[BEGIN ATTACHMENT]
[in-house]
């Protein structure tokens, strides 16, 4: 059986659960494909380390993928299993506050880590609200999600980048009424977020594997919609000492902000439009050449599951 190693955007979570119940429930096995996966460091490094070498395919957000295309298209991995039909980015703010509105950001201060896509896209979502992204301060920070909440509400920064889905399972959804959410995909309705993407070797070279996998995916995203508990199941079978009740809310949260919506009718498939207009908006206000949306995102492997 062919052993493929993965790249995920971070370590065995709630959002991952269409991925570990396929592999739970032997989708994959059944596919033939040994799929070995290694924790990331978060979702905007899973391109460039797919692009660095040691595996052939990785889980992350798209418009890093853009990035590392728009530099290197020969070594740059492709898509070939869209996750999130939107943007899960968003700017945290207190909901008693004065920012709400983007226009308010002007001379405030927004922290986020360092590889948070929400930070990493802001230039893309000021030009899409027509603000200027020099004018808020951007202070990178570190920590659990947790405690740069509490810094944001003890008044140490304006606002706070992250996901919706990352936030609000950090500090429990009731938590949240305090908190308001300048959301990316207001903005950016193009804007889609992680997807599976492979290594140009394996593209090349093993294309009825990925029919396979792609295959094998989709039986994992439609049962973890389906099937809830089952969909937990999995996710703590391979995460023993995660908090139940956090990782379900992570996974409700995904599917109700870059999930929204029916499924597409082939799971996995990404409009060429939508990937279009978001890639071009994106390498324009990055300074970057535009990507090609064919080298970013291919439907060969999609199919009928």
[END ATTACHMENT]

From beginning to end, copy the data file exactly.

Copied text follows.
[in-house]
């Protein structure tokens, strides 16, 4: 059986659960494909380390993928299993506050880590609200999600980048009424977020594997919609000492902000439009050449599951 190693955007979570119940429930096995996966460091490094070498395919957000295309298209991995039909980015703010509105950001201060896509896209979502992204301060920070909440509400920064889905399972959804959410995909309705993407070797070279996998995916995203508990199941079978009740809310949260919506009718498939207009908006206000949306995102492997 062919052993493929993965790249995920971070370590065995709630959002991952269409991925570990396929592999739970032997989708994959059944596919033939040994799929070995290694924790990331978060979702905007899973391109460039797919692009660095040691595996052939990785889980992350798209418009890093853009990035590392728009530099290197020969070594740059492709898509070939869209996750999130939107943007899960968003700017945290207190909901008693004065920012709400983007226009308010002007001379405030927004922290986020360092590889948070929400930070990493802001230039893309000021030009899409027509603000200027020099004018808020951007202070990178570190920590659990947790405690740069509490810094944001003890008044140490304006606002706070992250996901919706990352936030609000950090500090429990009731938590949240305090908190308001300048959301990316207001903005950016193009804007889609992680997807599976492979290594140009394996593209090349093993294309009825990925029919396979792609295959094998989709039986994992439609049962973890389906099937809830089952969909937990999995996710703590391979995460023993995660908090139940956090990782379900992570996974409700995904599917109700870059999930929204029916499924597409082939799971996995990404409009060429939508990937279009978001890639071009994106390498324009990055300074970057535009990507090609064919080298970013291919439907060969999609199919009928």